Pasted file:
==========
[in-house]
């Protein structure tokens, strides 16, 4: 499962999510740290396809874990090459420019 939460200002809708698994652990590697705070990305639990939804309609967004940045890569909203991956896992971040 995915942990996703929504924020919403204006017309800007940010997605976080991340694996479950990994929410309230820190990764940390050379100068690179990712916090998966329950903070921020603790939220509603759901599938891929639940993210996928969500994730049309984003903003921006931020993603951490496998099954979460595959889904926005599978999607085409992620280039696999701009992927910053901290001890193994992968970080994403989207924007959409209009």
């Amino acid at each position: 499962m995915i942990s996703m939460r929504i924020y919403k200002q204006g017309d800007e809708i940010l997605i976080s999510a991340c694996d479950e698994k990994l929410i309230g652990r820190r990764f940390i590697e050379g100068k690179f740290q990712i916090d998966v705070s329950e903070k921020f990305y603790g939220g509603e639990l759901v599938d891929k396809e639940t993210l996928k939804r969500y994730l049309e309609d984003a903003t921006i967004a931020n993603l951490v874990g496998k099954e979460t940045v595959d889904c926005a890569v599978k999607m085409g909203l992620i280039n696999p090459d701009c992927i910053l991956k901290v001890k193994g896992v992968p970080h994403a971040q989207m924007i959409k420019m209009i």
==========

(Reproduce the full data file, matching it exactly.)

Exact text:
[in-house]
């Protein structure tokens, strides 16, 4: 499962999510740290396809874990090459420019 939460200002809708698994652990590697705070990305639990939804309609967004940045890569909203991956896992971040 995915942990996703929504924020919403204006017309800007940010997605976080991340694996479950990994929410309230820190990764940390050379100068690179990712916090998966329950903070921020603790939220509603759901599938891929639940993210996928969500994730049309984003903003921006931020993603951490496998099954979460595959889904926005599978999607085409992620280039696999701009992927910053901290001890193994992968970080994403989207924007959409209009």
């Amino acid at each position: 499962m995915i942990s996703m939460r929504i924020y919403k200002q204006g017309d800007e809708i940010l997605i976080s999510a991340c694996d479950e698994k990994l929410i309230g652990r820190r990764f940390i590697e050379g100068k690179f740290q990712i916090d998966v705070s329950e903070k921020f990305y603790g939220g509603e639990l759901v599938d891929k396809e639940t993210l996928k939804r969500y994730l049309e309609d984003a903003t921006i967004a931020n993603l951490v874990g496998k099954e979460t940045v595959d889904c926005a890569v599978k999607m085409g909203l992620i280039n696999p090459d701009c992927i910053l991956k901290v001890k193994g896992v992968p970080h994403a971040q989207m924007i959409k420019m209009i």